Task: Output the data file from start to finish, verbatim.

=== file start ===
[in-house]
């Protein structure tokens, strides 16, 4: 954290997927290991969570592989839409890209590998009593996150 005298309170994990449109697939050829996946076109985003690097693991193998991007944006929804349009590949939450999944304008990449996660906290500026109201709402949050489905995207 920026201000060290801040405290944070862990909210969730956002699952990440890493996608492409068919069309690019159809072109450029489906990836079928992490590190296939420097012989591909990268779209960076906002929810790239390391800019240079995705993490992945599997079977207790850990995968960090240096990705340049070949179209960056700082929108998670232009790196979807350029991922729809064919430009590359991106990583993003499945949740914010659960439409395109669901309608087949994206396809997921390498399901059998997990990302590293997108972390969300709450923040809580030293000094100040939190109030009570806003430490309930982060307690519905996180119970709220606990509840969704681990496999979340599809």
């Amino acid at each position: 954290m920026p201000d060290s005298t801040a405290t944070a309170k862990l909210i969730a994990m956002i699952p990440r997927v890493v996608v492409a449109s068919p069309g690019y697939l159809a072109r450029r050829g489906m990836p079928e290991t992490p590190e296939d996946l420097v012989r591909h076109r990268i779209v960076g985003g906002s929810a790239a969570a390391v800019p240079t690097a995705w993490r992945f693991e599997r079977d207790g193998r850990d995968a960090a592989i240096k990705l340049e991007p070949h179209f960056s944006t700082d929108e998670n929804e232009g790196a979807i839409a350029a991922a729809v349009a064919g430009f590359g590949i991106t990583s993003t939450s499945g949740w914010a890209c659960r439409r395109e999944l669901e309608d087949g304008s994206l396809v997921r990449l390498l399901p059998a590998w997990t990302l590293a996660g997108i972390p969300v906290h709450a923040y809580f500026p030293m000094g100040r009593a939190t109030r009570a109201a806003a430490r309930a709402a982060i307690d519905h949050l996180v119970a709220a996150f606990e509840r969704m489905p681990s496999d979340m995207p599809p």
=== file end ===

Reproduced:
[in-house]
């Protein structure tokens, strides 16, 4: 954290997927290991969570592989839409890209590998009593996150 005298309170994990449109697939050829996946076109985003690097693991193998991007944006929804349009590949939450999944304008990449996660906290500026109201709402949050489905995207 920026201000060290801040405290944070862990909210969730956002699952990440890493996608492409068919069309690019159809072109450029489906990836079928992490590190296939420097012989591909990268779209960076906002929810790239390391800019240079995705993490992945599997079977207790850990995968960090240096990705340049070949179209960056700082929108998670232009790196979807350029991922729809064919430009590359991106990583993003499945949740914010659960439409395109669901309608087949994206396809997921390498399901059998997990990302590293997108972390969300709450923040809580030293000094100040939190109030009570806003430490309930982060307690519905996180119970709220606990509840969704681990496999979340599809």
């Amino acid at each position: 954290m920026p201000d060290s005298t801040a405290t944070a309170k862990l909210i969730a994990m956002i699952p990440r997927v890493v996608v492409a449109s068919p069309g690019y697939l159809a072109r450029r050829g489906m990836p079928e290991t992490p590190e296939d996946l420097v012989r591909h076109r990268i779209v960076g985003g906002s929810a790239a969570a390391v800019p240079t690097a995705w993490r992945f693991e599997r079977d207790g193998r850990d995968a960090a592989i240096k990705l340049e991007p070949h179209f960056s944006t700082d929108e998670n929804e232009g790196a979807i839409a350029a991922a729809v349009a064919g430009f590359g590949i991106t990583s993003t939450s499945g949740w914010a890209c659960r439409r395109e999944l669901e309608d087949g304008s994206l396809v997921r990449l390498l399901p059998a590998w997990t990302l590293a996660g997108i972390p969300v906290h709450a923040y809580f500026p030293m000094g100040r009593a939190t109030r009570a109201a806003a430490r309930a709402a982060i307690d519905h949050l996180v119970a709220a996150f606990e509840r969704m489905p681990s496999d979340m995207p599809p």